Illegal armed groups members might be pardoned, if their crimes were not severe
A presidential draft law about the amnesty in Chechnya was submitted to the State Duma. The document was submitted to the Russian parliament in connection with the passing of the republican Constitution in Chechnya. This was said by State Duma speaker Gennady Seleznyov. The speaker specified that the council of the Duma had not set the date yet to consider the document in connection with the recent act of terrorism in the Chechen town of Znamensy. Most likely, the date of the hearings will be discussed at the next session of the Duma.
The amnesty issue was raised by Chechnya's spiritual leaders on March 7th, 2003 in Moscow, during their meeting with President Vladimir Putin. The president stated that he treated the request with understanding. In April of 2003, the workgroup, which included spokespeople for the president, the State Duma and the Russian Justice Ministry, prepared draft laws "About Announcing Amnesty in Connection with Passing the Constitution of the Chechen Republic." Confessing a crime is supposed to become a necessary condition to pardon participants of illegal armed groups, which run their activities in Chechnya at present.
Pavel Krasheninnikov, the chairman of the State Duma Law-Making Committee, said that amnesty would touch upon only the criminals, who did not commit severe crimes and volunteered to lay down their weapons. In addition to that, it is supposed that the new law will allow to pardon the criminals that are either on trial or already in jail. The head of the committee stressed out that bandits and terrorists like Shamil Basayev would never be pardoned. Pavel Krasheninnikov added that terrorists like Basayev would be judged strictly according to the law.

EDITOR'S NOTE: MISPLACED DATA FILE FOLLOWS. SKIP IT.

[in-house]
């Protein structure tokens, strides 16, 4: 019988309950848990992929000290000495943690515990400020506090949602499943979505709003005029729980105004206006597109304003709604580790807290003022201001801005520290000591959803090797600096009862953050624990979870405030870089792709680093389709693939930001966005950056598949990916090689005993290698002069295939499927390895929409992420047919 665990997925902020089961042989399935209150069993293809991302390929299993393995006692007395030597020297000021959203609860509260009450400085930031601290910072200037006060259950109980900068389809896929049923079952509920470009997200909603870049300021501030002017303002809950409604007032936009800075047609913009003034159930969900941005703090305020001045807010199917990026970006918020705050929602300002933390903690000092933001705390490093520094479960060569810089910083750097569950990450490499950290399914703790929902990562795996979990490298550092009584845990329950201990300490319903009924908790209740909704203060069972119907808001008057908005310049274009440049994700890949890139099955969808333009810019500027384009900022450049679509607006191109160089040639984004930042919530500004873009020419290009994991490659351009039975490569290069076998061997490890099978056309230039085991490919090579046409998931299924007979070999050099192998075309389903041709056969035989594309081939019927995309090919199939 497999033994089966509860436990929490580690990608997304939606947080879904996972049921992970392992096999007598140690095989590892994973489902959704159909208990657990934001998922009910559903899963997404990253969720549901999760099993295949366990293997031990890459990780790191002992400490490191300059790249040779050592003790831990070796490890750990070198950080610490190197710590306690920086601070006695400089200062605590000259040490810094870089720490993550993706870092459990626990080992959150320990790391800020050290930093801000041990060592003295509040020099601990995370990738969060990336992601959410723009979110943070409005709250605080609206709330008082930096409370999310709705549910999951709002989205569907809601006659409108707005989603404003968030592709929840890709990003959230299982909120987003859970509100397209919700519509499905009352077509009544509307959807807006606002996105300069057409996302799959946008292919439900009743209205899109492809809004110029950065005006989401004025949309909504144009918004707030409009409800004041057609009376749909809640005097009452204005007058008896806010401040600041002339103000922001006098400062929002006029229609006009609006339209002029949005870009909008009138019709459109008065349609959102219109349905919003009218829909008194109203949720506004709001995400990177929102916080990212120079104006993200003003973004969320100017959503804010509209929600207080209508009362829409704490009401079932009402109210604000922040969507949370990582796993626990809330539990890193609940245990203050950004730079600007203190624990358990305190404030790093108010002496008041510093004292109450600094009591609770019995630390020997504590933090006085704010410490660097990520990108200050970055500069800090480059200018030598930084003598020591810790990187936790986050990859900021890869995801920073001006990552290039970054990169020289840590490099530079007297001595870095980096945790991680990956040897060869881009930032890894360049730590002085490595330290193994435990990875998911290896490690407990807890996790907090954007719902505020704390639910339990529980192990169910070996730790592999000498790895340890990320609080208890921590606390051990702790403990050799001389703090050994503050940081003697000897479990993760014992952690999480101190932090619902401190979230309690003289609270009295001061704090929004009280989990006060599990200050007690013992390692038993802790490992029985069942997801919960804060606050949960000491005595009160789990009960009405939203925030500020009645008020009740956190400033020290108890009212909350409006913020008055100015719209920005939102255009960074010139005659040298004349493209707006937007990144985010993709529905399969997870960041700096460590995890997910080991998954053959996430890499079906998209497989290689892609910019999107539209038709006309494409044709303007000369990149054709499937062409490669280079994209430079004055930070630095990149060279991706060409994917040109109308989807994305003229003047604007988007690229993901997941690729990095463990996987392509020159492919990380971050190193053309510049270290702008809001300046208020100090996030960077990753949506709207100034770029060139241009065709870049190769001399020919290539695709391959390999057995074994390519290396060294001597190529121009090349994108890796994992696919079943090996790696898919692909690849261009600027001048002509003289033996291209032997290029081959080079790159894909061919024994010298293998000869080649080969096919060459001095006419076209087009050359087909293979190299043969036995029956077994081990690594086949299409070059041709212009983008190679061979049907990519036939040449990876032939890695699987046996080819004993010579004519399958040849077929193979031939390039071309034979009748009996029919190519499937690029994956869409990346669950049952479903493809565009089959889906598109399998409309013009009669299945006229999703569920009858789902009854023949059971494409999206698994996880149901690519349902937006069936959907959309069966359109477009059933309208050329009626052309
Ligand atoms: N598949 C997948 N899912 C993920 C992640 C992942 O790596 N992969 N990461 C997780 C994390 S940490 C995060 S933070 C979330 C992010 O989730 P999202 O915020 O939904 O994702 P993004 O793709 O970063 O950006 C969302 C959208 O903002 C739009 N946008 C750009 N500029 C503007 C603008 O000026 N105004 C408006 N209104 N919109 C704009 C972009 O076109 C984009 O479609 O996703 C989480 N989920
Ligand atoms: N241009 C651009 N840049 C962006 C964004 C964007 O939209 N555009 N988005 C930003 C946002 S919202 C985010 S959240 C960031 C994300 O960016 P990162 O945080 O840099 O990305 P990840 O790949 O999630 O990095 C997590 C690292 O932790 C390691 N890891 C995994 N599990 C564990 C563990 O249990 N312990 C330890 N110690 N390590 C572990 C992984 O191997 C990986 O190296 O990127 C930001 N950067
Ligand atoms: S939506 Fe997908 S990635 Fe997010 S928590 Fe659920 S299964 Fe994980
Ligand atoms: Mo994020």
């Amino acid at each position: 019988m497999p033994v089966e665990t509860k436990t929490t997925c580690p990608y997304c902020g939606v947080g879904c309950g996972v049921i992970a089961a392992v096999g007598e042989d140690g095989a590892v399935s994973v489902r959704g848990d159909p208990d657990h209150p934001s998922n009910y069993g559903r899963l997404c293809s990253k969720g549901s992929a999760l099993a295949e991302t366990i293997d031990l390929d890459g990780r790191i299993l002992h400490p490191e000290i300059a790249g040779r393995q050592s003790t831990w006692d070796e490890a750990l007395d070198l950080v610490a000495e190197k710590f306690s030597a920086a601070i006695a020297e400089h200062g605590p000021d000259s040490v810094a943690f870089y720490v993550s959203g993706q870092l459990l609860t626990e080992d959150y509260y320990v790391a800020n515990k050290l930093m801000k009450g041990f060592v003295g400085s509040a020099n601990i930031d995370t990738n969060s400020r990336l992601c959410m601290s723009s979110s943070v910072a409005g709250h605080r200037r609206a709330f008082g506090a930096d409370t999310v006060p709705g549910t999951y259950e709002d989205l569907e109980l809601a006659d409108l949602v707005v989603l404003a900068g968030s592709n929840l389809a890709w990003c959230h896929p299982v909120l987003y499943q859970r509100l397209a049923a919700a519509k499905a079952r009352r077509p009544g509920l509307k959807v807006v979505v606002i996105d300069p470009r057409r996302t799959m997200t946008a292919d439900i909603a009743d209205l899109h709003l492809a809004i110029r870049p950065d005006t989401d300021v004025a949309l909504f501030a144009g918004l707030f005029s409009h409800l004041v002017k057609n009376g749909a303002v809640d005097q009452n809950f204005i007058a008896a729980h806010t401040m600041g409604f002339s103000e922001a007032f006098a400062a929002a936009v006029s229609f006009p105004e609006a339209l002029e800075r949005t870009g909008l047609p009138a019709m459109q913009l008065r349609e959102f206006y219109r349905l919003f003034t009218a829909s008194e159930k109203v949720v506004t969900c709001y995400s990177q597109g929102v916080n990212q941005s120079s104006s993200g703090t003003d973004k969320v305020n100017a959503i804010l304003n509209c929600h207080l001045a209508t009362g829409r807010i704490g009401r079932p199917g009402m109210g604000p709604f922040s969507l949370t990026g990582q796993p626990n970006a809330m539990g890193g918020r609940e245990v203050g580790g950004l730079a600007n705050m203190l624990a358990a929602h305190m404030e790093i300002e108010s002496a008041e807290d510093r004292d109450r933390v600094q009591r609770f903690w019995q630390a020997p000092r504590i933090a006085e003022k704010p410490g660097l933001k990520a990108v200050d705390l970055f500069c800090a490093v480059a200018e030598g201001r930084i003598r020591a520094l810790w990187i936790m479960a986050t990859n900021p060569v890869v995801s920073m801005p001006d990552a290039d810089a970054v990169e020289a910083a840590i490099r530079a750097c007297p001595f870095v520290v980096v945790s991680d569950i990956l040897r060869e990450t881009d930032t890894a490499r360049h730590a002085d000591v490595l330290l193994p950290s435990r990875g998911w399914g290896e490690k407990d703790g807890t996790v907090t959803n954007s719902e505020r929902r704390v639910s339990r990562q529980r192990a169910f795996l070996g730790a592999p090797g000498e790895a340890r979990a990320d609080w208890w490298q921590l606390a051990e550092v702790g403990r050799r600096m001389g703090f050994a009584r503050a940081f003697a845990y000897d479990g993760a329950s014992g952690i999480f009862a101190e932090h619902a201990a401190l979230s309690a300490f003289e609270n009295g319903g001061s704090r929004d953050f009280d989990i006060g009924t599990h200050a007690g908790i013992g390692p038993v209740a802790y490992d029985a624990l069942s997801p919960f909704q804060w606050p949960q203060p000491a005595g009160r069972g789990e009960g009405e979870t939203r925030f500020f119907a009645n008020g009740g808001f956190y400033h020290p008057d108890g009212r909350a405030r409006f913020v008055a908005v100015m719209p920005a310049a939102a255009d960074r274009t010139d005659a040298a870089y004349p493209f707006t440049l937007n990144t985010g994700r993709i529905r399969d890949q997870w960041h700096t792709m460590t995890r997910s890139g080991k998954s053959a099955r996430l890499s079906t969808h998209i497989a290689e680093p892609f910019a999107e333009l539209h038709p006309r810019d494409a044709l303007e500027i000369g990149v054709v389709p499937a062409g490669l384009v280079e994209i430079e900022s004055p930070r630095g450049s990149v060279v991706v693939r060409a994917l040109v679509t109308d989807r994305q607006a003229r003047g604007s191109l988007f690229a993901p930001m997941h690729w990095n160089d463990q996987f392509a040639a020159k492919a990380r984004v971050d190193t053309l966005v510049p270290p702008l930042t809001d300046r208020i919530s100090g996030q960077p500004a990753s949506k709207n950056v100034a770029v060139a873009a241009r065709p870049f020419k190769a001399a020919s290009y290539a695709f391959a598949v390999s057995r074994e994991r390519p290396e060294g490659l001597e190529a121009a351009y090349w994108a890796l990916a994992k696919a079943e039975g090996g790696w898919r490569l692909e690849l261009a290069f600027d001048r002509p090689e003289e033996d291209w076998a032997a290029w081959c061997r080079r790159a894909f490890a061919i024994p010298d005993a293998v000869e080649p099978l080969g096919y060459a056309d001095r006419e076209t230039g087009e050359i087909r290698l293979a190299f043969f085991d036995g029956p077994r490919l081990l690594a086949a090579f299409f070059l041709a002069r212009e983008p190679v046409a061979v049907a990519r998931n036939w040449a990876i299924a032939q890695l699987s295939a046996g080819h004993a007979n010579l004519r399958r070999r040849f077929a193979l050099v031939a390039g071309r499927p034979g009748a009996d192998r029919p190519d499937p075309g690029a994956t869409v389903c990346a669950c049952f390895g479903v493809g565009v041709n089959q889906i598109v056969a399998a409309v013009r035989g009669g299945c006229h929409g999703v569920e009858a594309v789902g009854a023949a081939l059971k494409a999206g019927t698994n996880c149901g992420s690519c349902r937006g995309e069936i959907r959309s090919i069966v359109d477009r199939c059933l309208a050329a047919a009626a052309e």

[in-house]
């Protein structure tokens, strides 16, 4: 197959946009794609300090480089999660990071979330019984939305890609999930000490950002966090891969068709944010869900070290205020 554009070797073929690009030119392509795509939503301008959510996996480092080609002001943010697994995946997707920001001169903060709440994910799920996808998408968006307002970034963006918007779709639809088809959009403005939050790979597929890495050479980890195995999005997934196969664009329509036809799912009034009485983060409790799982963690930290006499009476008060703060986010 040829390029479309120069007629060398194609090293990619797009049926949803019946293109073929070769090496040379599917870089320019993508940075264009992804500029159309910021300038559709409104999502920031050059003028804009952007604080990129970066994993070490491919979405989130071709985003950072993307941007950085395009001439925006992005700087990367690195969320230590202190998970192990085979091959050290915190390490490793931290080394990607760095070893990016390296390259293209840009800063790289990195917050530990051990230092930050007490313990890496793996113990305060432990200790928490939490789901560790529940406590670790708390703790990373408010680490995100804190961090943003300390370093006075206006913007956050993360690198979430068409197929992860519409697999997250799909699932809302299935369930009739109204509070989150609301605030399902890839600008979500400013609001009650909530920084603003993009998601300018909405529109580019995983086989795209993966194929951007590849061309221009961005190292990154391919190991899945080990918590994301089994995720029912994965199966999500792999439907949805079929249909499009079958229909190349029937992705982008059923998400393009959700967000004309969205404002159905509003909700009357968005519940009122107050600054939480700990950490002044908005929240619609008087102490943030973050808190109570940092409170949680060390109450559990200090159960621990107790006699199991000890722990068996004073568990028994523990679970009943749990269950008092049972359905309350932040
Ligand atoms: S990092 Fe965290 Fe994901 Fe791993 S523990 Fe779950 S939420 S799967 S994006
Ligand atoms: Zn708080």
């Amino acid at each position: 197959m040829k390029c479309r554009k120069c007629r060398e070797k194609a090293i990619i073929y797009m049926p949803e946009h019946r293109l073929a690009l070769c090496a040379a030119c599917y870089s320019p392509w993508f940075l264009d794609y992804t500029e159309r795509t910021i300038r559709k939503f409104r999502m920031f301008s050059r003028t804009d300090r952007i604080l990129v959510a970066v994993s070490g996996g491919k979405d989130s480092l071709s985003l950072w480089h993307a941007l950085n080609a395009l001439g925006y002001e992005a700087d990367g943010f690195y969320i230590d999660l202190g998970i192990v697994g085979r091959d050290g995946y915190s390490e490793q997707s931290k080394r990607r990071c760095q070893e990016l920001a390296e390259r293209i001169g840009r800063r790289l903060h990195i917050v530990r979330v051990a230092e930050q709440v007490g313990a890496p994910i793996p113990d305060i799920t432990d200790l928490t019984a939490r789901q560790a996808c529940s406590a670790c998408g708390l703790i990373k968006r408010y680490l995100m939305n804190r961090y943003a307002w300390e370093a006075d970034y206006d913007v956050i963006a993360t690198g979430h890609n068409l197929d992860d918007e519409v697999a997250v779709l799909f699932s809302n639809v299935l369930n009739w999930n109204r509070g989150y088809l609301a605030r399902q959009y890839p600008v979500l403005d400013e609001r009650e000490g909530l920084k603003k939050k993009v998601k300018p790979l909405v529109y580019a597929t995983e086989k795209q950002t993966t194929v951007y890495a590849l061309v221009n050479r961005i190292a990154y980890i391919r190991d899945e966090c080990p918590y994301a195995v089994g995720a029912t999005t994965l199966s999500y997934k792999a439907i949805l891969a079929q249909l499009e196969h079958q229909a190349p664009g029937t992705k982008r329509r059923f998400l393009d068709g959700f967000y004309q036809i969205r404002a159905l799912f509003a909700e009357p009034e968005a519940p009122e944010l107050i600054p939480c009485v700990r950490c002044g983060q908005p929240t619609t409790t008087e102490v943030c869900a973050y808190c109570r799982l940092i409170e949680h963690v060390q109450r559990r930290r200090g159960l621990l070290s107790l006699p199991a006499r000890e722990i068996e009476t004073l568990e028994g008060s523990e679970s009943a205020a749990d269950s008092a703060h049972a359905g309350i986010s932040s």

However, it just so happens that neither fugitive Chechen President Aslan Maskhadov, nor terrorist leader Shamil Basayev experience a need in the amnesty. Acts of terrorism that take place in Chechnya on a daily basis rejected optimists' opinion, who believed that the people were tired of the war, that the tiredness factor would sooner or later show its positive influence on the situation. Yet, it deems that Basayev and Maskhadov do not feel tired at all: they even find some time to print leaflets and hire more men for their armed groups. While Moscow pretends that the situation in Chechnya develops according to the plan, the list of casualties gets more and more extended in the republic. Yesterday's act of terrorism, which killed 54 and wounded more than a hundred people, is another fact to prove that.
As it is known, there are two variants of the amnesty bill in the Duma. One of them is prepared by the deputy of the Russian parliament from Chechnya, Aslambek Aslakhanov. The second bill was developed by the Duma Law-Making Committee together with the presidential administration. Mr.Aslakhanov told the Nezavisimaya Gazeta newspaper that the bill, which was prepared under the guidance of the committee's chairman, Pavel Krasheninnikov, was more aimed at helping the servicemen, who committed crimes in Chechnya, as well as the individuals, who were involved in economic crimes, who sold oil and stole budgetary funds. Who needs such amnesty?